Social and Rehabilitation Services (SRS) experienced many Human Services policy changes in the last two decades of the century, adding coverage and creating employment opportunities in many public service fields.
The 1990s saw several innovations such as:
- Family preservation services were widened in 1992, providing funding for family services, such as promoting family unity, parenting, and child protection.
- The Mental Health Reform Act of 1990 provided resources for the Community Mental Health Centers to establish conditions for more acceptable people’s living conditions.
- In 1991 the Community Integration Project established a way for people to move from mental hospitals to ordinary living situations, with involvement with family and friends in a natural setting.
- A plan to reform the disability system began in 1991, creating changes in the funding, the size of institutions and the Home and Community-Based Services waivers. The Developmental Disabilities Act of 1995 made Community Developmental Disability Organizations a more person-oriented basis for the planning process, and the function of licensing community service providers.
- In 1994 the Kansas Sex Predator Treatment Program (a sexual predator bill) passed, establishing local minimally-acceptable assistance for re-integration of persons completing their incarcerations. The bill was challenged several times, which helped to create standards for the treatment of sexual predators.
- Welfare reform came under scrutiny in 1994, looking at welfare thresholds and reporting.
- In the mid-1990s, SRS began dealing with not-for-profit agencies for the provision of foster care services, channeling its staff to investigate child abuse, foster care, and adoptions services.
- In 1997, benefits became accessible with the use of a debit-like card (the Vision Card), eliminating the use of coupons and the stigma attached.
The decade of the 2000s brought us:
- In 2003, SRS consolidated the regions from eleven to six, following the recommendations of the Budget Efficiency Savings Teams (BEST), and thereby optimizing operating expenses and services.
- SRS regions began locating staff such that client needs could be approached in a more collective way, helping families become self sufficient.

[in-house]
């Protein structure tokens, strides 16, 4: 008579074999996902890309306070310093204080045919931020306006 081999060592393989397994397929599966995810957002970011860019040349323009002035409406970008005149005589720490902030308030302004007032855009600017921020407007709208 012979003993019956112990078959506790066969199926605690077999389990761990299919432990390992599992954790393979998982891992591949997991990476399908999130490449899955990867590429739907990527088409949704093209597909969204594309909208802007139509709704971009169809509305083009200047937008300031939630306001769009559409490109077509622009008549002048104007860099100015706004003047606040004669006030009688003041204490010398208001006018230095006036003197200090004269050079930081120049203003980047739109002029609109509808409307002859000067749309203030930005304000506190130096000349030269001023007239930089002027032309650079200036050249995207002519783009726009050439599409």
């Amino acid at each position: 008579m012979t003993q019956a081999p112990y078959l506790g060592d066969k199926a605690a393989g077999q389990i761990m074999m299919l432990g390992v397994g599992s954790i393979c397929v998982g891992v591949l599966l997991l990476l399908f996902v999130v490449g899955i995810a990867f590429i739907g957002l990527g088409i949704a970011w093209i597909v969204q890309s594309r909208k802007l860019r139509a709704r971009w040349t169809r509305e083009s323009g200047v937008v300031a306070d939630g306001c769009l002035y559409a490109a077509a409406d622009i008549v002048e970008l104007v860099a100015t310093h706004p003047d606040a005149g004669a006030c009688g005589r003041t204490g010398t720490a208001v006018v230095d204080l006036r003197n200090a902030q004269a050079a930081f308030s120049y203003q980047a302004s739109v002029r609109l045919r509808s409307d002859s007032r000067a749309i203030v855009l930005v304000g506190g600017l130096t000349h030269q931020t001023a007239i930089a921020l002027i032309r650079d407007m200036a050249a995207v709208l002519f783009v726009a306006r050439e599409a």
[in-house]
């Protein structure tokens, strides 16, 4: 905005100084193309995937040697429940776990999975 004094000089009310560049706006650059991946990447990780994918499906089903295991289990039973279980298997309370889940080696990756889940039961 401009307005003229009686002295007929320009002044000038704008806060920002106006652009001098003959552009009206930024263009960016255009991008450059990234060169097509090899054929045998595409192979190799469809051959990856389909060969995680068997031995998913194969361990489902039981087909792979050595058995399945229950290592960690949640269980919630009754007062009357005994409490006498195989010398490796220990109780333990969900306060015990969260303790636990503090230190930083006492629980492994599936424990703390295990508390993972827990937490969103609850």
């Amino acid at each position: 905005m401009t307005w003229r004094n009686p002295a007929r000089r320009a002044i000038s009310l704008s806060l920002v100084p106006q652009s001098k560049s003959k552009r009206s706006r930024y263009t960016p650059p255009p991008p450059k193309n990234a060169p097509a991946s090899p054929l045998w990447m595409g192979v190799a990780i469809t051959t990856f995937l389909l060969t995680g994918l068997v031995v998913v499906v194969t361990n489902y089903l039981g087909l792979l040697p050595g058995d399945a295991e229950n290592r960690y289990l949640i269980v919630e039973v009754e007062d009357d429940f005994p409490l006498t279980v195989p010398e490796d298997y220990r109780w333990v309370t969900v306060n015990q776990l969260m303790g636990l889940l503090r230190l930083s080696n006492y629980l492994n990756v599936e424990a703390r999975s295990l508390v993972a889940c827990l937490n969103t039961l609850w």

- In 2005 The Kansas Health Policy Authority was made the agency responsible for state health policy agenda, incorporating purchasing and administration, including managing the Medicaid State Children’s Health Insurance Program and MediKan. SRS retained responsibility for Medicaid administration of home and community services, along with substance abuse services.
- In July, 2007, the Mental Health Prepaid Ambulatory Health Plan began operations to improve accountability, operation, and efficiency of the public mental health care system, utilizing the services of Kansas Health Solutions.
- The Value Options organization was contracted by SRS to manage substance abuse services.
- In 2007, Kansas Child Support Enforcement completed a statewide call center in Halstead, Kansas, to provide trained service people to answer inquiries, freeing SRS personnel to concentrate on missing parents, paternity questions, and dealing with the establishment and enforcement of support orders.
- In January 2008, SRS established services for autistic children – 25 in the first year and 29 more in 2009.
SRS has been aware of its changing operating environment. Shifting demographics, a volatile social services community, dwindling resources, and staff attrition caused the agency to consider options for meeting future needs. To help in the efforts of both governmental and private groups, individuals can volunteer for these organizations, talk with legislators in their area or go as far as get a human services degree to both understand the issues fully and pursue a career in this area